Doug Kass points out this “comprehensive checklist of the eurozone challenges” from Omega Advisors (and former Goldman Sachs strategist) Steve Einhorn. As Doug notes, “it is a template upon which we can all monitor and measure ‘the progress of eurozone governments/ECB/IMF in addressing the challenge…. It will help us understand whether the problems in the EU are being adequately addressed and whether these problems bring manageable corrections in risk markets or outcomes that are more severe.’ ”
-Merkel backs away from pure austerity to a balance of austerity and pro-growth policies.
-Germany accepts higher wage/consumer inflation so as to increase the relative competitiveness of weak peripherals.
-Euro bonds are approved by a means of joint Euro zone financing, including joint liability of Euro zone countries.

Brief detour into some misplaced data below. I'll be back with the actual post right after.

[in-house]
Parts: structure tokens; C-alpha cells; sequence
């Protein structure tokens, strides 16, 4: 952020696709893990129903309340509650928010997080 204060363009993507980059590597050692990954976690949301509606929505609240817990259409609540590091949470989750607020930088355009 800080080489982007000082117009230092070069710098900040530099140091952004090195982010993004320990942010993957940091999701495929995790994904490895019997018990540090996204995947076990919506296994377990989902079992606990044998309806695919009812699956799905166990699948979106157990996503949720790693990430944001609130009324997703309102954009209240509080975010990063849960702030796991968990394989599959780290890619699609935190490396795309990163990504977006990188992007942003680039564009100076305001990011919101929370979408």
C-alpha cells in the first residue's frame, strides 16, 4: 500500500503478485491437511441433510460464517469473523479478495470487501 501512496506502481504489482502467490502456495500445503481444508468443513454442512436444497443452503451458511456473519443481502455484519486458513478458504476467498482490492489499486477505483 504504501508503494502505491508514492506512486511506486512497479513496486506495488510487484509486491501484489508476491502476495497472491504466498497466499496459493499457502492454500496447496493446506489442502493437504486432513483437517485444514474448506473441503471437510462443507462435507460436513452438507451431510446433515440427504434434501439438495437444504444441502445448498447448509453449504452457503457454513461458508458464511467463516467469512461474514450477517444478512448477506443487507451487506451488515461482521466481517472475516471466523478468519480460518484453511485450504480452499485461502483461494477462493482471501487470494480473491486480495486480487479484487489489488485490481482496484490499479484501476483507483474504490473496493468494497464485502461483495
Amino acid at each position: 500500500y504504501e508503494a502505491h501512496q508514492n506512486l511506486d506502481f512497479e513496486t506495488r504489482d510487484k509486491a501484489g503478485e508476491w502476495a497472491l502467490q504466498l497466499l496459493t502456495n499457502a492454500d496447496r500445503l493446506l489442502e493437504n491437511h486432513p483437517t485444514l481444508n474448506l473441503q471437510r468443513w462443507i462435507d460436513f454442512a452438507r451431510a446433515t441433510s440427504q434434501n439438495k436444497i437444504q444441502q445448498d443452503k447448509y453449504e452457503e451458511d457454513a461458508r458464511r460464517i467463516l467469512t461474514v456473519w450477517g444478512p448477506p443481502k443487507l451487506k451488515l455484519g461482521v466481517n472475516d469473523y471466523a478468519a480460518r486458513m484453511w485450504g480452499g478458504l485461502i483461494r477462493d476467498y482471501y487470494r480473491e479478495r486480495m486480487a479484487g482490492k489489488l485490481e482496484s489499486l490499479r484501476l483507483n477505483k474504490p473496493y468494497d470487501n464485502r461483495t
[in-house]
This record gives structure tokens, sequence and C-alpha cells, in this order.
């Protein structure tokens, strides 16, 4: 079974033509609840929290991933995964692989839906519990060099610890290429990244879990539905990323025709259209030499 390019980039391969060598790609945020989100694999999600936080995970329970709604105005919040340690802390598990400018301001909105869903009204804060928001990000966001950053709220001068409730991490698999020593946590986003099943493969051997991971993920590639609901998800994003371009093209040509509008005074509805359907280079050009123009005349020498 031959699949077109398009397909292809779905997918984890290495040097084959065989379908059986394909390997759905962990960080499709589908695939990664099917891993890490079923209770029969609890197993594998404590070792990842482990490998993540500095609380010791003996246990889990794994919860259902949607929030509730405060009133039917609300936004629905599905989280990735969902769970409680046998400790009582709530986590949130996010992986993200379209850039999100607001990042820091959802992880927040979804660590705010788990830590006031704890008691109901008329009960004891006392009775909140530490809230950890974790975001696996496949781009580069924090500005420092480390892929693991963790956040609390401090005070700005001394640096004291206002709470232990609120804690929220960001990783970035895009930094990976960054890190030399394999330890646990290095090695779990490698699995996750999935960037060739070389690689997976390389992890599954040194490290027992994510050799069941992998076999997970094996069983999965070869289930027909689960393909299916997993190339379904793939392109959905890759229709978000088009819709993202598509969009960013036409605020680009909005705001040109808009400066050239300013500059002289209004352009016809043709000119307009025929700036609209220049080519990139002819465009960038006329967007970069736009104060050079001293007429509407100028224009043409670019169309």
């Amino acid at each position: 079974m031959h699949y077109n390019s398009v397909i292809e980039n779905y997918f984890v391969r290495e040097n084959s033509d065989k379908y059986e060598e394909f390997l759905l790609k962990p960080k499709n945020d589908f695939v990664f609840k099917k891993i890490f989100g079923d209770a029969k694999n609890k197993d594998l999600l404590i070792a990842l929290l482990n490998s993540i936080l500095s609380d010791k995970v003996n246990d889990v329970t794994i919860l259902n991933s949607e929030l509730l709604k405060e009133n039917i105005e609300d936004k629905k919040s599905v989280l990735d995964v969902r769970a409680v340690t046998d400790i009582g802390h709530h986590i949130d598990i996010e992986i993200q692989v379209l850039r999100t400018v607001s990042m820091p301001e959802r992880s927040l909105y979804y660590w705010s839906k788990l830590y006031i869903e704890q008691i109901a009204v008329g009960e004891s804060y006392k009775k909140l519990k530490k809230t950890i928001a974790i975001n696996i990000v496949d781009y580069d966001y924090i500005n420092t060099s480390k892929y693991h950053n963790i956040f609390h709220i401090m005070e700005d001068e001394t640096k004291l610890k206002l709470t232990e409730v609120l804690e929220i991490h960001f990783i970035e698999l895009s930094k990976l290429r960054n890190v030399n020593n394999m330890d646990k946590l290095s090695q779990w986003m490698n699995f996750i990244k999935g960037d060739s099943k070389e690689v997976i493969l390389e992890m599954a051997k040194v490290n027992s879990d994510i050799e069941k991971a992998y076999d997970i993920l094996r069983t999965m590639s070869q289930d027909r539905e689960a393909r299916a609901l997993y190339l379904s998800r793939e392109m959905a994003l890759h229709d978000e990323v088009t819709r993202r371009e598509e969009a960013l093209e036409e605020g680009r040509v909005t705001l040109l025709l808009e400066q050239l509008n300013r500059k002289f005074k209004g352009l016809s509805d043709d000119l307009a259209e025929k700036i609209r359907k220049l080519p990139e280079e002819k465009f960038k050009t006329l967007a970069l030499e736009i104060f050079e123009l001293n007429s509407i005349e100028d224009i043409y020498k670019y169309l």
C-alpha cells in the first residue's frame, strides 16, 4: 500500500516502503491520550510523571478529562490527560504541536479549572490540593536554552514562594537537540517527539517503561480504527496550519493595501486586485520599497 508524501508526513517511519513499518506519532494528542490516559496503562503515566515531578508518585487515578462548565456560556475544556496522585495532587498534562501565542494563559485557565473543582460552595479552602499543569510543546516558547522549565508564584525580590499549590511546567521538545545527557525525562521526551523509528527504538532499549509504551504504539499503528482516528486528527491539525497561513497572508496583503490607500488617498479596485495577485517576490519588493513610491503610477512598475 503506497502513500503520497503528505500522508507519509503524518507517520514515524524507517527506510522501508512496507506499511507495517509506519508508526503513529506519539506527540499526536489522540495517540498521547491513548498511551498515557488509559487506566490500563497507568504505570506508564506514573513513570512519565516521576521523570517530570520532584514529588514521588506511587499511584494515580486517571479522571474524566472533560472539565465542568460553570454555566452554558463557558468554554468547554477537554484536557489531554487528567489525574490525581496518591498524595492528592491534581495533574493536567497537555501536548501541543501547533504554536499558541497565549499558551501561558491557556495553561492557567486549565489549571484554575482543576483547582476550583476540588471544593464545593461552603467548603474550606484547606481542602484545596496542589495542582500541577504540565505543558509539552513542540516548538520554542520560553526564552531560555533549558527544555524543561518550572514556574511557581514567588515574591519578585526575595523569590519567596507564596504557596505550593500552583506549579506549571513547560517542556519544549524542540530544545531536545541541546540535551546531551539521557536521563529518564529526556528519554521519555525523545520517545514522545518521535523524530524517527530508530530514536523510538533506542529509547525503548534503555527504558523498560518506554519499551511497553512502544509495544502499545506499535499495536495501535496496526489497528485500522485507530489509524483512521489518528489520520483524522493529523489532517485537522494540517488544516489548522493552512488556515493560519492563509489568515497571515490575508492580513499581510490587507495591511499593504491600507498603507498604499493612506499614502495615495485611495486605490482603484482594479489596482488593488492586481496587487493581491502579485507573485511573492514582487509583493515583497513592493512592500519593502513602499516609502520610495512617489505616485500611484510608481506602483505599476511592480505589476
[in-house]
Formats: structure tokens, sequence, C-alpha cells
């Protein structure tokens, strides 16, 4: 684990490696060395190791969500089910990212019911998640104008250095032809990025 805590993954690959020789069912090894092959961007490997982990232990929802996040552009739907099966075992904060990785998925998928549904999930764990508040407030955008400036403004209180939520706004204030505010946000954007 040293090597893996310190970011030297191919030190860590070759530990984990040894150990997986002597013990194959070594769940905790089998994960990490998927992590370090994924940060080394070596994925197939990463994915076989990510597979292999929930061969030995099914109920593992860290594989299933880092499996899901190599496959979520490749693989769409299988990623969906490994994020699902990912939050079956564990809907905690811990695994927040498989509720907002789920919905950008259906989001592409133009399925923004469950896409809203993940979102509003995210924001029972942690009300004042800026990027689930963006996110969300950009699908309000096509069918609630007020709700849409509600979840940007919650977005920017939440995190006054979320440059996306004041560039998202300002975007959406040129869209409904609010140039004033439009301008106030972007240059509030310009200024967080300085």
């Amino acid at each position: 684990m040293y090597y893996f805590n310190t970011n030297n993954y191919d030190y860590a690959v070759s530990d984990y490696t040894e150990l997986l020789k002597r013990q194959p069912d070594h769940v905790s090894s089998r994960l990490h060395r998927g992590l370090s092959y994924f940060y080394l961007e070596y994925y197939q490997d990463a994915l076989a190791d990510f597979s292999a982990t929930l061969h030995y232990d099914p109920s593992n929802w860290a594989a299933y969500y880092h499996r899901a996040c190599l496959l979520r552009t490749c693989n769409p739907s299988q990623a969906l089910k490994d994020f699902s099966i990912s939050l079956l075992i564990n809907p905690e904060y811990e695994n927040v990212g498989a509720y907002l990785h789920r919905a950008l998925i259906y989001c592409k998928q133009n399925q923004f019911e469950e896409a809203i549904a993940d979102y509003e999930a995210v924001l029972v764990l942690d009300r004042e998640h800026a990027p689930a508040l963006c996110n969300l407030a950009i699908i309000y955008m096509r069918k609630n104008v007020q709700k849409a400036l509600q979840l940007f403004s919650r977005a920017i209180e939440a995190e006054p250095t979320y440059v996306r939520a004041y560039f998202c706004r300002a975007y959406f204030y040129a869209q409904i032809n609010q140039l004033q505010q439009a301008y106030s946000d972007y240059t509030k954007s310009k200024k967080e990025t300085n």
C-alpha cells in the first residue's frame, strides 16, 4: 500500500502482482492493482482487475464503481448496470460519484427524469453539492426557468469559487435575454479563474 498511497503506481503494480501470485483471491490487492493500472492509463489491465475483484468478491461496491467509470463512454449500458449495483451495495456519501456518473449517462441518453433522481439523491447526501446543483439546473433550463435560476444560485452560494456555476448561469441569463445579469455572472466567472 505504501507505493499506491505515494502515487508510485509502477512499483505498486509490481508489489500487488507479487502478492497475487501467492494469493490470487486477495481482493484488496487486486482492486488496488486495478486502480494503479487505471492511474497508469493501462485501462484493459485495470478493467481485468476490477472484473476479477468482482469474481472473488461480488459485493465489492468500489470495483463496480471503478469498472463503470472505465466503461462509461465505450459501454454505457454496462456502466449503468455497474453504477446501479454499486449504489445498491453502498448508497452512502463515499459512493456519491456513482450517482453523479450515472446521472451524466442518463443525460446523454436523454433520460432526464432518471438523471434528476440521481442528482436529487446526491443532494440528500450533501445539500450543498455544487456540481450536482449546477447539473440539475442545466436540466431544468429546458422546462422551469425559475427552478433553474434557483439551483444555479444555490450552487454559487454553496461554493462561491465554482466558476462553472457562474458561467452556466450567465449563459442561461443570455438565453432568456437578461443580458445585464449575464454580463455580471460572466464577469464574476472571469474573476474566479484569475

-The EFSF/ESM provide funds directly for bank recapitalizations.
-ESM is granted a bank charter and gets unlimited access to ECB liquidity.
-A U.S.-like FDIC program is introduced for Euro zone bank deposits.
-The ECB cuts its target rate by 25 to 50 basis points in June or July and reintroduces the Security Markets Program.
-Greek elections on June 17 bring a pro Troika coalition.
-Labor reform begins.
-There is increased fiscal integration including heightened monitoring of eurozone deficits, spending, and movement toward tax harmonization.
Steve Einhorn, vice chairman of Omega Advisors
Doug adds “Each one of these can and should be monitored by us to assess eurozone progress.”
Interesting approach to the turmoil in the EU . . .